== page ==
You'll notice that classic chest expander manuals often tried to use the chest expander for everything. It was marketed to the masses as a whole body gym...much like people with kettlebells today. People doing half bodyweight presses, and then holding a light kettlebell in both hands and squating with it. Such is life.

People generally do not have a direct carry over without some practice. One may be shocked at how weak one is in strand pulling even if one has a lot of strength developed with iron. What does this mean? I do not know, but I think here most would agree that a single form of resistance makes one good at that form, and it takes some practice to translate it to others. Some very strong people, such as Thomas Inch, used them and competed with them. Many people built very strong and impressive bodies using only the chest expander, however, you'll notice that such people also generally engaged in other athletic activities.

In terms of carry over, I heard from others that it is very much like wrestling. But, in all forms of training, there is specificity. One thing which is often noted is that strand pullers are generally a lot stronger than they look in the context of strands, ie, a lean strand puller can pull more than an otherwise stronger larger person could. Also, muscles grow before the strength is set. Thomas Inch found that his transition to a heavy weight did not make him much stronger at first, but afterwards, he became much stronger. I noticed in myself that it caused muscle growth rapidly. I am not training or eating for that, so it did not sustain itself, and the difference was in strength after that.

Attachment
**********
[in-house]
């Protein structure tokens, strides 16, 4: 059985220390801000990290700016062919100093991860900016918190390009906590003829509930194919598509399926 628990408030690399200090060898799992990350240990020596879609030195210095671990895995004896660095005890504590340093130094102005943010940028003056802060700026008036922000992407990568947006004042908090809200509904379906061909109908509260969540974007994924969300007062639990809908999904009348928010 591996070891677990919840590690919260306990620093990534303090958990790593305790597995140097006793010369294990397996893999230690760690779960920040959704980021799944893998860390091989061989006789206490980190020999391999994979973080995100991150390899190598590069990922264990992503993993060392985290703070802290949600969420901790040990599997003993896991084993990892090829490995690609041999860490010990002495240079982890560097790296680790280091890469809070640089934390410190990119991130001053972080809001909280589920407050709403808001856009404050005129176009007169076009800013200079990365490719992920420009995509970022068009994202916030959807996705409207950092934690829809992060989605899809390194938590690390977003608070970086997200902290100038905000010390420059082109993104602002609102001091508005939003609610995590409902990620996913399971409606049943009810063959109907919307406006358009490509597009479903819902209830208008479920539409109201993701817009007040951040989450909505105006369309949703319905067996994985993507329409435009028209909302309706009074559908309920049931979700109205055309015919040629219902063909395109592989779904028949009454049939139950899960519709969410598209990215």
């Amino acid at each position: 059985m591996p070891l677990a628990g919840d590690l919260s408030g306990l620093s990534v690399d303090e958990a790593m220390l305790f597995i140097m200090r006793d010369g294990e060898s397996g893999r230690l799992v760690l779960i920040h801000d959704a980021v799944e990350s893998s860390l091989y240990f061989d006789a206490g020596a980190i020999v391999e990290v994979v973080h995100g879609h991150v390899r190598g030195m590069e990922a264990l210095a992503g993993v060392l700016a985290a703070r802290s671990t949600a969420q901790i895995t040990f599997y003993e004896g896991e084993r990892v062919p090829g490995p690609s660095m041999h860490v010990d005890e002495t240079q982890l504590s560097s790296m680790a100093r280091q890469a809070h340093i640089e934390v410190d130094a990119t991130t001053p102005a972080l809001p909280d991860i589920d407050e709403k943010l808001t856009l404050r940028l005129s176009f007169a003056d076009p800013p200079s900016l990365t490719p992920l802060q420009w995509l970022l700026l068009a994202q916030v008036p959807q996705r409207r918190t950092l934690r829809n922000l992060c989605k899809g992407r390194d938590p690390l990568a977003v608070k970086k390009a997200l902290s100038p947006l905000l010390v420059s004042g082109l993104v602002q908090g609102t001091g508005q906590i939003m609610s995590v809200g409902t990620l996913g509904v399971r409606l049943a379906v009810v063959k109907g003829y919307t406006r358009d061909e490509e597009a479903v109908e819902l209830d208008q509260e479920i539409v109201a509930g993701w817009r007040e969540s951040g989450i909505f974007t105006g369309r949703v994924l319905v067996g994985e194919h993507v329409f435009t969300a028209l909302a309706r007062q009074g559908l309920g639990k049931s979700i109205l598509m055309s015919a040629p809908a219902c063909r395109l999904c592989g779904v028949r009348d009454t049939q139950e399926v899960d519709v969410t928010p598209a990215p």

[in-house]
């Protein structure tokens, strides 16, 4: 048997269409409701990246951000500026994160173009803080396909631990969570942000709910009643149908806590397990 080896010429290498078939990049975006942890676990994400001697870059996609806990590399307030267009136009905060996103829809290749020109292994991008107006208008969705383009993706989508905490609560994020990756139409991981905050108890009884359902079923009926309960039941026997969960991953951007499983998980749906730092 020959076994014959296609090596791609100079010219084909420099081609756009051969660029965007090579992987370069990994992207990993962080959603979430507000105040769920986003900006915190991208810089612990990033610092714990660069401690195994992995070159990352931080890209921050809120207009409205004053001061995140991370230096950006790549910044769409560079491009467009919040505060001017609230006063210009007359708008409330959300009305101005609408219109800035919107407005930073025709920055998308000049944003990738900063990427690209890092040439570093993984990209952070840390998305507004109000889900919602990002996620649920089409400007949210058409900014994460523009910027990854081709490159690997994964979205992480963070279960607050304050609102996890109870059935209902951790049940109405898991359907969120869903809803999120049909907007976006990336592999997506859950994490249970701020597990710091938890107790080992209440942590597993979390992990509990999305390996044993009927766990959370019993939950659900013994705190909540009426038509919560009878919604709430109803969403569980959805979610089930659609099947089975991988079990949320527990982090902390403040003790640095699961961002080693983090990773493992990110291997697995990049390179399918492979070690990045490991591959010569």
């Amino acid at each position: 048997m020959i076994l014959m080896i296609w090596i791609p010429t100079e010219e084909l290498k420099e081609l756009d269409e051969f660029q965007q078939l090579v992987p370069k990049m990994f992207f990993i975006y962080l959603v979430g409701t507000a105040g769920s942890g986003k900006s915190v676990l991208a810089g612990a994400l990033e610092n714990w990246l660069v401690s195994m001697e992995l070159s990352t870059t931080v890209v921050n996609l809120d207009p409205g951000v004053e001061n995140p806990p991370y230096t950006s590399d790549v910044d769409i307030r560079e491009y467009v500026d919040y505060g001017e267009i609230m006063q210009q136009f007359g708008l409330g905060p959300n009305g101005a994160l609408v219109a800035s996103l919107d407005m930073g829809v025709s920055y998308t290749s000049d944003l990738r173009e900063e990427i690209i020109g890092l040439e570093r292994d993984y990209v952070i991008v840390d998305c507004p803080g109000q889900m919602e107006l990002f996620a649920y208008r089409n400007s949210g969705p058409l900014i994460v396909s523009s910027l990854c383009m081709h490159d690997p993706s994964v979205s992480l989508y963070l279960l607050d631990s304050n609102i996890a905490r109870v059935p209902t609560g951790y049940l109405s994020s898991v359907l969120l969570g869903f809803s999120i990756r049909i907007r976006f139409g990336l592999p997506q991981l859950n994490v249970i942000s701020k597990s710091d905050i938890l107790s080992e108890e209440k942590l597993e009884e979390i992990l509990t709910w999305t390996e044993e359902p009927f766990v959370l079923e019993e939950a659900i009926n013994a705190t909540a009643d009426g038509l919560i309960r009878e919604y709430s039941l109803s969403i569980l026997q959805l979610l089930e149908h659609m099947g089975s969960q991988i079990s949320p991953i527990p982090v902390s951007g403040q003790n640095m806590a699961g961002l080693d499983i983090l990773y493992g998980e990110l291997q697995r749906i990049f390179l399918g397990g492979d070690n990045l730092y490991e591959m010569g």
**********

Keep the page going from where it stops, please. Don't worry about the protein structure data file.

I personally generally view chest expanders and cables for the upper body, like bending steel. If I had to recommend one thing, it would be the Front Pull. This pull will not only build strong shoulders, but it will greatly compensate for issues people have with their upper backs and shoulders.

There are other things using cables, such as the vertical jumper and power pushup from Lifeline USA. And with loops, and can use the loops without handles. They can be easily used for pushups and dips, and I have found a good way to use them for pullups.

 

I use strands and calisthenics now.
 

HerrMannelig

Level 3 Valued Member
I’m about to start an experiment with strand training and will report back once I have some data.
Let us know. I look forward to hearing others' experiences. There are not a lot of strand pullers, and we do not have a lot of resources.

It is like a secret weapon, but I do not like secrets.
The Hook is cheap and really versatile…. I’d look into that.
And very high quality and strong. When I got my pair, I hooked them over my pullup bar for pullups to see how they handle. Very solid.  They are tested to a ridiculously high rating and I have not heard complaints about the cables snapping.

That is one of the major concerns of strand pullers...cables snapping. Always inspect the cables and look for fraying. Some people occasionally complain that the force is decreasing, but I usually note that they are getting stronger rapidly, which makes them feel like they lose tension initially. I have tested my cables on a spring scale. They do not lose tension or get longer.

Another issue is that letting go under tension is very dangerous. It is actually hard to do (that is generally not the point of failure), but careless people have done it. Letting cables snap back is also a very bad idea.

 
 

Bruce Tackett

Level 1 Valued Member
Boy! My ears were ringing!